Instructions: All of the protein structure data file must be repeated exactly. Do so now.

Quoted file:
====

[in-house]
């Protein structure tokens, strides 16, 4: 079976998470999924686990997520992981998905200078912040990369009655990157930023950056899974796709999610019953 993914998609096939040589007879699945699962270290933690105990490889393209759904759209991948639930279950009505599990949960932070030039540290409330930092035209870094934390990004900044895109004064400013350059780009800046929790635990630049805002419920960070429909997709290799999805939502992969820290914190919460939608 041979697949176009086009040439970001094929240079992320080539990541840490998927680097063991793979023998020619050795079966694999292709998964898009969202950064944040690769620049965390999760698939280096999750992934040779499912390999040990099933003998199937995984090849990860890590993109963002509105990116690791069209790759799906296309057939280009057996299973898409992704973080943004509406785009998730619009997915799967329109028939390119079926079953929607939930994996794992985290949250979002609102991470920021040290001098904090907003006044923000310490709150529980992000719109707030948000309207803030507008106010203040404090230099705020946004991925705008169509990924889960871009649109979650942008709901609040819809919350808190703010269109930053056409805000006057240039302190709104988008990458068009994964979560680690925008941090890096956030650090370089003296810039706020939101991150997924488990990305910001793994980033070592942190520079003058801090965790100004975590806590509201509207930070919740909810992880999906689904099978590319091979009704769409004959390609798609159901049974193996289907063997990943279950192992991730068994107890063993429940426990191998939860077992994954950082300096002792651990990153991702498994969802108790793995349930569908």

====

[in-house]
């Protein structure tokens, strides 16, 4: 079976998470999924686990997520992981998905200078912040990369009655990157930023950056899974796709999610019953 993914998609096939040589007879699945699962270290933690105990490889393209759904759209991948639930279950009505599990949960932070030039540290409330930092035209870094934390990004900044895109004064400013350059780009800046929790635990630049805002419920960070429909997709290799999805939502992969820290914190919460939608 041979697949176009086009040439970001094929240079992320080539990541840490998927680097063991793979023998020619050795079966694999292709998964898009969202950064944040690769620049965390999760698939280096999750992934040779499912390999040990099933003998199937995984090849990860890590993109963002509105990116690791069209790759799906296309057939280009057996299973898409992704973080943004509406785009998730619009997915799967329109028939390119079926079953929607939930994996794992985290949250979002609102991470920021040290001098904090907003006044923000310490709150529980992000719109707030948000309207803030507008106010203040404090230099705020946004991925705008169509990924889960871009649109979650942008709901609040819809919350808190703010269109930053056409805000006057240039302190709104988008990458068009994964979560680690925008941090890096956030650090370089003296810039706020939101991150997924488990990305910001793994980033070592942190520079003058801090965790100004975590806590509201509207930070919740909810992880999906689904099978590319091979009704769409004959390609798609159901049974193996289907063997990943279950192992991730068994107890063993429940426990191998939860077992994954950082300096002792651990990153991702498994969802108790793995349930569908």